The Theresa E. Connor and Cape Sable may not be sea-borne, but that doesn't stop visitors to the Fisheries Museum of the Atlantic from boarding the wharf-side vessels. Once aboard, they can explore above and below deck while retired fishermen and captains demonstrate their fishing skills and recount tales from their seafaring days. Inside the museum's 19th-century buildings, three exhibition floors share space with a 7-foot high vista tank, and 11 salt water tanks that comfortably house oceanic critters such as lobsters, eels, and Atlantic whitefish. More animals including scallops and sea anemone occupy the wharf, whose Tidal Touch Tank lets visitors stroke a bumpy sea star or share their first kiss with a mermaid.
Elsewhere in the museum complex, guests can launch a model schooner, watch fish-filleting demos, learn about Prohibition-era rum running, or take in fishing-related films in the Ice House Theatre. The Old Fish Factory Restaurant & Ice House Bar and the Salt Store Gift Shop, housed in a former salt storehouse, provide souvenirs both edible and otherwise.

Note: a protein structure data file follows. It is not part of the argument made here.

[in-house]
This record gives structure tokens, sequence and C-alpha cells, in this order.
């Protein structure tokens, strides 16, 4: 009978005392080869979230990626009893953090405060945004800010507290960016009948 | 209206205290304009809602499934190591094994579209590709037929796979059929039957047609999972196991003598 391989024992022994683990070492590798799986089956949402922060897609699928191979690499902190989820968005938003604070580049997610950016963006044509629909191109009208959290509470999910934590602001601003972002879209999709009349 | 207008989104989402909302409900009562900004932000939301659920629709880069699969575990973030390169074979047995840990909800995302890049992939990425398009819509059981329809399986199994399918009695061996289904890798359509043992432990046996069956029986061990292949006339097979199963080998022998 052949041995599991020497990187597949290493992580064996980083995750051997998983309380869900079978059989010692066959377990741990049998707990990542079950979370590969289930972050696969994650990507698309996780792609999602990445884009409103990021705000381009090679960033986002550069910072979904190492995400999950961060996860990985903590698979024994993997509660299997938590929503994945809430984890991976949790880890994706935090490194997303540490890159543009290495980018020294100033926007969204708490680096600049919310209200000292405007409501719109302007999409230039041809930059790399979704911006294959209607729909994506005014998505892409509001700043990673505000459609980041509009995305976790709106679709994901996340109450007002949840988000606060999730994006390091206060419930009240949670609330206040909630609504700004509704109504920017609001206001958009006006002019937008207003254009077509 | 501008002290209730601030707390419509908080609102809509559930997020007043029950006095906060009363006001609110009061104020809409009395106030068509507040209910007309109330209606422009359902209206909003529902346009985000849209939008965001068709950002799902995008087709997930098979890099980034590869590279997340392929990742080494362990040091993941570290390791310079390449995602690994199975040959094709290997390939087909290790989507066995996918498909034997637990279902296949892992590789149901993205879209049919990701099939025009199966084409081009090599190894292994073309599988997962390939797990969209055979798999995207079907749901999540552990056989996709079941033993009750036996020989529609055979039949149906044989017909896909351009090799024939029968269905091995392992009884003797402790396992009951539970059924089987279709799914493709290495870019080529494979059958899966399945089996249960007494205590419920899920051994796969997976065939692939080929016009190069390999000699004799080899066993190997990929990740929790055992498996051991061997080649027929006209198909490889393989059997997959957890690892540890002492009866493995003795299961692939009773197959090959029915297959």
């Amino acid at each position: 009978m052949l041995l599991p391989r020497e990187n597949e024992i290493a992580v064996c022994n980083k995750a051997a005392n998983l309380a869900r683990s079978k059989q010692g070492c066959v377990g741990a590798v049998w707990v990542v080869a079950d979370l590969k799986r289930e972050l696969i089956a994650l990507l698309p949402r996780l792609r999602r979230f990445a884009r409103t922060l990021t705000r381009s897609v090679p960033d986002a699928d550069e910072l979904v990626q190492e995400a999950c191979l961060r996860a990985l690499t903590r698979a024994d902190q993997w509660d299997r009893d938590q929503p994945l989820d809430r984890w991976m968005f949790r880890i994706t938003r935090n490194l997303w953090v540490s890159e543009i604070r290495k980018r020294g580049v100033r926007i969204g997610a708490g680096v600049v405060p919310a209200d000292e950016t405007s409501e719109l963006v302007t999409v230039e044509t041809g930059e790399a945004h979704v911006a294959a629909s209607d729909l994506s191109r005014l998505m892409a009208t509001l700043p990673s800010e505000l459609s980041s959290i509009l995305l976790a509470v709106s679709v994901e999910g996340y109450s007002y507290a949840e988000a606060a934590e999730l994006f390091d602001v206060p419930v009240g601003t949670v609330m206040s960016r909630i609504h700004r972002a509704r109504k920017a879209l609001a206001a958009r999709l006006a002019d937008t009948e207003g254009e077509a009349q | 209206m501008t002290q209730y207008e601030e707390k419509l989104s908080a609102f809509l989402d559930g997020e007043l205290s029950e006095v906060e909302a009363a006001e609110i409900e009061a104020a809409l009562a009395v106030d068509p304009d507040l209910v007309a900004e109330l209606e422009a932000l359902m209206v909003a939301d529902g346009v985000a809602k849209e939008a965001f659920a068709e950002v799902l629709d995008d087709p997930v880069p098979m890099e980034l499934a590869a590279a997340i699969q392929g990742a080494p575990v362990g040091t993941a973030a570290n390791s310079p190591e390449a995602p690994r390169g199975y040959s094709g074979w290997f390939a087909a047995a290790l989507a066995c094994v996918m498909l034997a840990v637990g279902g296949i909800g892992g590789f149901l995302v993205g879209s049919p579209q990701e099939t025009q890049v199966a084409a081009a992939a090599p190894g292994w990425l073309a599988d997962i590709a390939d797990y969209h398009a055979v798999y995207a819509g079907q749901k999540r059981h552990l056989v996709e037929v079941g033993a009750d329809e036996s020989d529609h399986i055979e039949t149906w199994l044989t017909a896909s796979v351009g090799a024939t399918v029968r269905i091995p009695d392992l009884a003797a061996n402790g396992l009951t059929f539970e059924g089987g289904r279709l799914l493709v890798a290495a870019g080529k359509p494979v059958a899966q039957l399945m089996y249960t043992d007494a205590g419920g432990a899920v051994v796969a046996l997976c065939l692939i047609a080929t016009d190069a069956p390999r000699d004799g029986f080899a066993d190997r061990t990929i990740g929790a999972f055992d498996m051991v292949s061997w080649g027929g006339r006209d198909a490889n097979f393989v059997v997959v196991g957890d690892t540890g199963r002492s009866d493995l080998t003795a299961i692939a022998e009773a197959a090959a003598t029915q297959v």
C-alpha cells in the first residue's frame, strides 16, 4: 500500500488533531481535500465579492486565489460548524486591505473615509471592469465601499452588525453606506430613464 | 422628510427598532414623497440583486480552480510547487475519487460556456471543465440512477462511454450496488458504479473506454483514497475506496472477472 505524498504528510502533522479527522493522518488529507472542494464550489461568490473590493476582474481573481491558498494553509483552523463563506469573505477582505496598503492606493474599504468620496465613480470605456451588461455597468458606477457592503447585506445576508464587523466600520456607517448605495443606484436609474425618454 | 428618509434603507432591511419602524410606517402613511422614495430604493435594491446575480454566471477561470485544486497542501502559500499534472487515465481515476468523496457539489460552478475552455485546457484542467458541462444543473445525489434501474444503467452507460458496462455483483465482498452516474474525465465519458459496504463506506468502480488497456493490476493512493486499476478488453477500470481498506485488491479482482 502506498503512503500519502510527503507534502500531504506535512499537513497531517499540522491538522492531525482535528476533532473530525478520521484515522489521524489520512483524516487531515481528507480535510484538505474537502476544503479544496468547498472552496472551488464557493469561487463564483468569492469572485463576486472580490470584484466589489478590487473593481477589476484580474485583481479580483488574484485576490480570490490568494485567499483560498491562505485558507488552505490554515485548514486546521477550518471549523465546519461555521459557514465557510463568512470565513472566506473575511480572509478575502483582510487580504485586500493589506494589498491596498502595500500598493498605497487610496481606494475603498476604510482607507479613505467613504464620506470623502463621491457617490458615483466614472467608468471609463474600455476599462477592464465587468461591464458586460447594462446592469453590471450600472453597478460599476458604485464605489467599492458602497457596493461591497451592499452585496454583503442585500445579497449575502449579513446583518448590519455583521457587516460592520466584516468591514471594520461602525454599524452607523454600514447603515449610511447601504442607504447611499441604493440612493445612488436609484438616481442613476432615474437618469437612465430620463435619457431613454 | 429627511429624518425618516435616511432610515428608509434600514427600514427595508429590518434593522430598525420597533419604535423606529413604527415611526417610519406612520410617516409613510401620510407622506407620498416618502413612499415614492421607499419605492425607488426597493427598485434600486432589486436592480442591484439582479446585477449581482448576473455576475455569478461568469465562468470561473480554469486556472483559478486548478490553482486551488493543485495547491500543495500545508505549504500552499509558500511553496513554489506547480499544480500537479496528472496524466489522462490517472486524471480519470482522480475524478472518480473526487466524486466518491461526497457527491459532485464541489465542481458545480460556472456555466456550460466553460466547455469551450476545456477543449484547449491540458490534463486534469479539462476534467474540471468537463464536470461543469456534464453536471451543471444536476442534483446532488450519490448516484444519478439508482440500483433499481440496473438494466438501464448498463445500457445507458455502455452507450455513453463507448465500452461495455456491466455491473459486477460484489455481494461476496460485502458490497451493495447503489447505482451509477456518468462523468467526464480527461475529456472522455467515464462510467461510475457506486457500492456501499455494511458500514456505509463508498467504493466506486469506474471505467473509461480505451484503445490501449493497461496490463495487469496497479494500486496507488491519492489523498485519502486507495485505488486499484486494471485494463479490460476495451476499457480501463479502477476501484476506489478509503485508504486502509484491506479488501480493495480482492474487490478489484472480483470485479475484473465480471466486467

The museum's season lasts from mid-May to mid-October.
Certified by Transport Canada for safety, Four Winds Charters' experienced captains have been floating guests across picturesque St. Margaret's Bay for more than two decades. Tours and private charters set sail toward scenic coves and private islands as dolphins and sea birds pass by on their watery commutes. Four-hour deep-sea fishing trips drop anchor approximately 5 miles from shore, allowing the included hooks, rods, and hand lines to grab at mackerel, cod, and shipwrecked inner tubes. Catering is available for both private charters and fishing trips upon request.